Skip to main content


Showing posts from 2016

The Amlicite War as Peasant Revolt: Class Warfare in The Book of Mormon

The purpose of this post is NOT to "prove" the Book of Mormon true. The purpose of this post is to understand the book better, as well as it's author, by treating it as the real history it purports to be. As Grant Hardy has pointed out, Mormon had three competing priorities when writing his history, three roles he was trying to fulfill: historian, writer and moralist.

In this post, I will show how historian gave way to moralist by showing that the Amlicite War was as much a class war, a peasant revolt(?) as it was a religious war. Also, the discontentment with new inequalities in Nephite society are partly responsible for the universalist eschatology of the Nehors and their support for their would be king, Amlici.

In the past, I have argued for Sorenson's basic paradigm for Book of Mormon history, which Olmec Jaredites in the "land northward", Zoquen Nephites in the central depression of Chiapas and Mayan Lamanites in the "land southward". It is …

The Prophecy of Aminadi: What, When and Where.

Aminadi was a prophet of God. At around 82 BC, his descendant, Amulek, tells us that he was the son Giddonah, who was the son of Ishmael, who was a descendant of Aminadi, the same Aminadi who interpreted the writing on the temple wall, which was written by the finger of the Lord.

What Amulek and, by extension, Mormon do not tell us is what was written on the wall, nor when or where it was written. Presumably, this was insider information, something Amulek's audience was already aware of. 
The mere mention of Aminadi and his interpretation, without giving more information, shows that the incident was a sufficiently important historical event, whose details did not need rehearsing. However, the setting, time and message of the divine temple inscription might be recovered with the use of archeology. The following is something from the great Michael Coe:
Archeologist Marion Hatch and her Guatemalan colleagues have encountered evidence for the existance of a now-extinct lake around whic…

Book of Mormon Geography: An Important Note on John L. Sorenson's Paradigm

Anyone who has read An Ancient American Setting for The Book of Mormon, Mormon's Codex or Images of Ancient America: Visualizing Book of Mormon Life, or anything else by John L. Sorenson, will notice that he leans on the work of the New World Archaeological Foundation(NWAF). This is because he places the Nephite heartland in the central depression of Chiapas, with the River Sidon being the Grijalva River.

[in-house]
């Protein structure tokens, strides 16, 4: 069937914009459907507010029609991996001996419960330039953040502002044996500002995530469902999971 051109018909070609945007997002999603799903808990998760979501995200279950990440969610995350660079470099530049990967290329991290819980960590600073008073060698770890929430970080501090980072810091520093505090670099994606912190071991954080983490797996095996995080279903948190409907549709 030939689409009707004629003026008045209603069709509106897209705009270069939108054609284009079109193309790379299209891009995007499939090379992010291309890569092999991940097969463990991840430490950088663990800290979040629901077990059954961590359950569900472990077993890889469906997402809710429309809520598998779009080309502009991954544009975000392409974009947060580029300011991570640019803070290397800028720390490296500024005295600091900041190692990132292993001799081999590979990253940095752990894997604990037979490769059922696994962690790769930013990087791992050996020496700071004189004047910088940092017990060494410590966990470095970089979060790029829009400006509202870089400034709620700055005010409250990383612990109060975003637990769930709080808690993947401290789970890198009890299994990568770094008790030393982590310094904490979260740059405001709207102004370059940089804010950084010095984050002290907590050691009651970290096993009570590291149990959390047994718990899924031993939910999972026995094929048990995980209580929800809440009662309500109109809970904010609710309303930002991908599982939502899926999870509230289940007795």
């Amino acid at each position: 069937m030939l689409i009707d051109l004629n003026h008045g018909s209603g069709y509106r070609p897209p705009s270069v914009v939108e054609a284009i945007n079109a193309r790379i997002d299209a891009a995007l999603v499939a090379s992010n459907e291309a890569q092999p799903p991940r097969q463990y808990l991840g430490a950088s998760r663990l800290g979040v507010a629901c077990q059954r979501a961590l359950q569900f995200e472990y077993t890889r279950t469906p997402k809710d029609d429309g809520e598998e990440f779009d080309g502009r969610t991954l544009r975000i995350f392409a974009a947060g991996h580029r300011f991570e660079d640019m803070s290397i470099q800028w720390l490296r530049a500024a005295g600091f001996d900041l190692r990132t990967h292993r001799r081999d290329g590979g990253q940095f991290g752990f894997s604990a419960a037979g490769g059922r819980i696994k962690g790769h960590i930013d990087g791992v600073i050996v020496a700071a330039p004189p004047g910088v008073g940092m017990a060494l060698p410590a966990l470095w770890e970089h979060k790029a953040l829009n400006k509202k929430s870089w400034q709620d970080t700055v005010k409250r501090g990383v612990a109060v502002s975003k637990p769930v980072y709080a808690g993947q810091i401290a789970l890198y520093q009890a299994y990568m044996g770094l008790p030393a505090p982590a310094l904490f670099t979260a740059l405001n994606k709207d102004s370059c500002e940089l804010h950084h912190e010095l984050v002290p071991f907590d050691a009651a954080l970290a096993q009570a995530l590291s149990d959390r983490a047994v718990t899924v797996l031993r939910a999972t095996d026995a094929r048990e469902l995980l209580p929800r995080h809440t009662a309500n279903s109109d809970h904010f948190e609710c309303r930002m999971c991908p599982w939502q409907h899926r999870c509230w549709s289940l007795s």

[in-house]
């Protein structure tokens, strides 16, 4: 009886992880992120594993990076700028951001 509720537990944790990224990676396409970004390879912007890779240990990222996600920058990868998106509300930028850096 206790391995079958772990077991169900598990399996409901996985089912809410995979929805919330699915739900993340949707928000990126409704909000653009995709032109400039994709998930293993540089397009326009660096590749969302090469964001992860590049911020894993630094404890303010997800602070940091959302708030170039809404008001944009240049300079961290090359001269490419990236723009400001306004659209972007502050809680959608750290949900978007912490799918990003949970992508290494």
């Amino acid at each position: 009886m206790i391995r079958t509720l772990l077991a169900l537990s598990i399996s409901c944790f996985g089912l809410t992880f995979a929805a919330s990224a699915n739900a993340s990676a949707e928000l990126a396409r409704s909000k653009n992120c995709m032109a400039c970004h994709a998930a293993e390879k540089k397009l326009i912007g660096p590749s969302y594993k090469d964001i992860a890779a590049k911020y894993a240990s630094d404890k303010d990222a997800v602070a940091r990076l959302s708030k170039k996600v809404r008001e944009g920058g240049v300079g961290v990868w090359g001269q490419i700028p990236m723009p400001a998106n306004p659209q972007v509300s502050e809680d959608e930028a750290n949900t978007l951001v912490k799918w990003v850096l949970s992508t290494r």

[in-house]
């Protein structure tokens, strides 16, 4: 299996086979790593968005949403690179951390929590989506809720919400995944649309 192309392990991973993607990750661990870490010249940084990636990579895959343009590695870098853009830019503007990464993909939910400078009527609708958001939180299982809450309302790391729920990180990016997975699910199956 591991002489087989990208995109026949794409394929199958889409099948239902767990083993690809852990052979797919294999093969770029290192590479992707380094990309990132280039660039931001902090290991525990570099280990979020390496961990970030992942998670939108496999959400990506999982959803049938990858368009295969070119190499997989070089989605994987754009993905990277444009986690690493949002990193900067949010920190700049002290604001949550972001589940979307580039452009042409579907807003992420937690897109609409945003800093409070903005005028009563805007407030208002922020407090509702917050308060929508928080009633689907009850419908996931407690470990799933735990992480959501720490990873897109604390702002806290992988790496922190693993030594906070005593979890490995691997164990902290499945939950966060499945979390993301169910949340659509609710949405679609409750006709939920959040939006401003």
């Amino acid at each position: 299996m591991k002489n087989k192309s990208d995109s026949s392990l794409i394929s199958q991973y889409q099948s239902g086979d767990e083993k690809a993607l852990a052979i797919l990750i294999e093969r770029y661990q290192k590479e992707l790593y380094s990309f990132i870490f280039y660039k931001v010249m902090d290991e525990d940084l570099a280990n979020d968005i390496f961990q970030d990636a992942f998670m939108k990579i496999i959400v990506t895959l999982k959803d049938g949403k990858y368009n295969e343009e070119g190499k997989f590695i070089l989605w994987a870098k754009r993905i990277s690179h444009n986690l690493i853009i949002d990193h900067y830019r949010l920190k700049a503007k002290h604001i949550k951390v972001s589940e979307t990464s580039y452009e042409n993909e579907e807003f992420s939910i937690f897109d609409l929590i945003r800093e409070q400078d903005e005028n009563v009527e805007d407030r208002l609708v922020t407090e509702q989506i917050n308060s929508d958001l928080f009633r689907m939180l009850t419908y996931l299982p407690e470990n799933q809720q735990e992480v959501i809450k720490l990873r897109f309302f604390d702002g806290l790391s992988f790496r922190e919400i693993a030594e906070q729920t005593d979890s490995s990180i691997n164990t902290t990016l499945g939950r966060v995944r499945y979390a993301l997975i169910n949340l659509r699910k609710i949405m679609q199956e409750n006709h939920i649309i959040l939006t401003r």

For me, the convergances in cultural development and in the movements of people, between the Book of Mormon and this region of Mesoamerica, in time and space, stretching from Veracruz, Oaxaca, Chiapas to Highland Guatemala, are impressive. 
As I'v said before, Sorenson's paradigm owes much to the NWAF, a legitimate and respected archeological franchise. Speaking of the his experience with the NWAF, non-mormon archeologist, Michael Coe says:

When I was a graduate student writing my dissertation on very early cultures in the south coast of Guatemala, it was suggested to me…

Mormon, Samabaj and Jerusalem

The other day, I was reading Neal Rappleye's blog post AN ANCIENT AMERICAN SETTING FOR JERUSALEM, and here are my quick thoughts:

I agree with Neal and it fascinates me that Sorenson used the Book of Mormon, in 1985, to predict that because of volcanic activity, an ancient city suddenly sunk into Lake Attitlan. In 1996 such a city was discovered, the first of it's kind to be discovered in Guatemala. Sorenson made a prediction using the Book of Mormon and archeology confirmed that prediction, in general terms. 
I also agree that the late date of destruction, 250 AD, prohibits Samabaj from being a strong candidate for Jerusalem, on the magnitude of Nehem/Nahom, but I think it still qualifies as a candidate for Jerusalem and here is why: 
Even though Samabaj sunk 250 years after the Savior's death and resurrection, by the time Mormon was writing, it had already been underwater for 150 years. So what if Mormon, or his sources, were wrong about when Jerusalem went down? Ancient hi…

Failed 19th Century Attempts at Describing Nephi's Arabian Journey

Modern critics of the Book of Mormon seem to agree that Nephi's inland route of travel, through Arabia, is basically correct, in light of what we know today. 
After fleeing Jerusalem and then leaving their initial base camp, Lehi's family travels in a south-southeast direction, following the coast of the Red Sea. One of the elders of the group dies and is buried in "the place which was called Nahom". Up until this point, the group had named their various stopping points, but the record uses the passive tense here to show that it already had a name. After their stay in Nahom, Lehi's group then travels "nearly eastward", paralleling the frankincense trail, traveling "through affilction", until the reach a lush and verdant coast they name Bountiful. The above correlation with ancient Arabia is strong, as one critic acknowledged: